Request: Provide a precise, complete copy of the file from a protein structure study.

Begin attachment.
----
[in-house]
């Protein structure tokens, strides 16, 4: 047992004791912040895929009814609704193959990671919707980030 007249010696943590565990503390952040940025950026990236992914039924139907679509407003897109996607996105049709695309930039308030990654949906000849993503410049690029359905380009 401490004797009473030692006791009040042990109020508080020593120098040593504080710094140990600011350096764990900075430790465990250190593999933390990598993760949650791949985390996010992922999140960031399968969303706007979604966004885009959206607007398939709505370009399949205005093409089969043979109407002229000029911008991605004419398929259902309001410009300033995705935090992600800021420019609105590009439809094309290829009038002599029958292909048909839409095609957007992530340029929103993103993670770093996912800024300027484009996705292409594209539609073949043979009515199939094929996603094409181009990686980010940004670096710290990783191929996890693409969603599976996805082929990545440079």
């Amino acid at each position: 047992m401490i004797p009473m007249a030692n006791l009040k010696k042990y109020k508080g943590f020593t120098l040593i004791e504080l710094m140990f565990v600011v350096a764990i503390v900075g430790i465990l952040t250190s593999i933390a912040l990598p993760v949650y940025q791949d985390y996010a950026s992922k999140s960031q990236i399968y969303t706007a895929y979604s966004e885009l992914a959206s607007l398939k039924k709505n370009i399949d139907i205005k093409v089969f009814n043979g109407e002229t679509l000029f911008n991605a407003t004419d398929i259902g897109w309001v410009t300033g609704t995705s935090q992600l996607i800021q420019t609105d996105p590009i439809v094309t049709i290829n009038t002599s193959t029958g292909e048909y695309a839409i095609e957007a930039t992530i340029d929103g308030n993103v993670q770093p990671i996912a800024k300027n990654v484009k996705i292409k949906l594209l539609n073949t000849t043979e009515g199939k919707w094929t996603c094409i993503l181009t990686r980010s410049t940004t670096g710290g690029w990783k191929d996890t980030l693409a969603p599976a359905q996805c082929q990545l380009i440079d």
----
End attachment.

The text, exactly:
[in-house]
């Protein structure tokens, strides 16, 4: 047992004791912040895929009814609704193959990671919707980030 007249010696943590565990503390952040940025950026990236992914039924139907679509407003897109996607996105049709695309930039308030990654949906000849993503410049690029359905380009 401490004797009473030692006791009040042990109020508080020593120098040593504080710094140990600011350096764990900075430790465990250190593999933390990598993760949650791949985390996010992922999140960031399968969303706007979604966004885009959206607007398939709505370009399949205005093409089969043979109407002229000029911008991605004419398929259902309001410009300033995705935090992600800021420019609105590009439809094309290829009038002599029958292909048909839409095609957007992530340029929103993103993670770093996912800024300027484009996705292409594209539609073949043979009515199939094929996603094409181009990686980010940004670096710290990783191929996890693409969603599976996805082929990545440079």
């Amino acid at each position: 047992m401490i004797p009473m007249a030692n006791l009040k010696k042990y109020k508080g943590f020593t120098l040593i004791e504080l710094m140990f565990v600011v350096a764990i503390v900075g430790i465990l952040t250190s593999i933390a912040l990598p993760v949650y940025q791949d985390y996010a950026s992922k999140s960031q990236i399968y969303t706007a895929y979604s966004e885009l992914a959206s607007l398939k039924k709505n370009i399949d139907i205005k093409v089969f009814n043979g109407e002229t679509l000029f911008n991605a407003t004419d398929i259902g897109w309001v410009t300033g609704t995705s935090q992600l996607i800021q420019t609105d996105p590009i439809v094309t049709i290829n009038t002599s193959t029958g292909e048909y695309a839409i095609e957007a930039t992530i340029d929103g308030n993103v993670q770093p990671i996912a800024k300027n990654v484009k996705i292409k949906l594209l539609n073949t000849t043979e009515g199939k919707w094929t996603c094409i993503l181009t990686r980010s410049t940004t670096g710290g690029w990783k191929d996890t980030l693409a969603p599976a359905q996805c082929q990545l380009i440079d």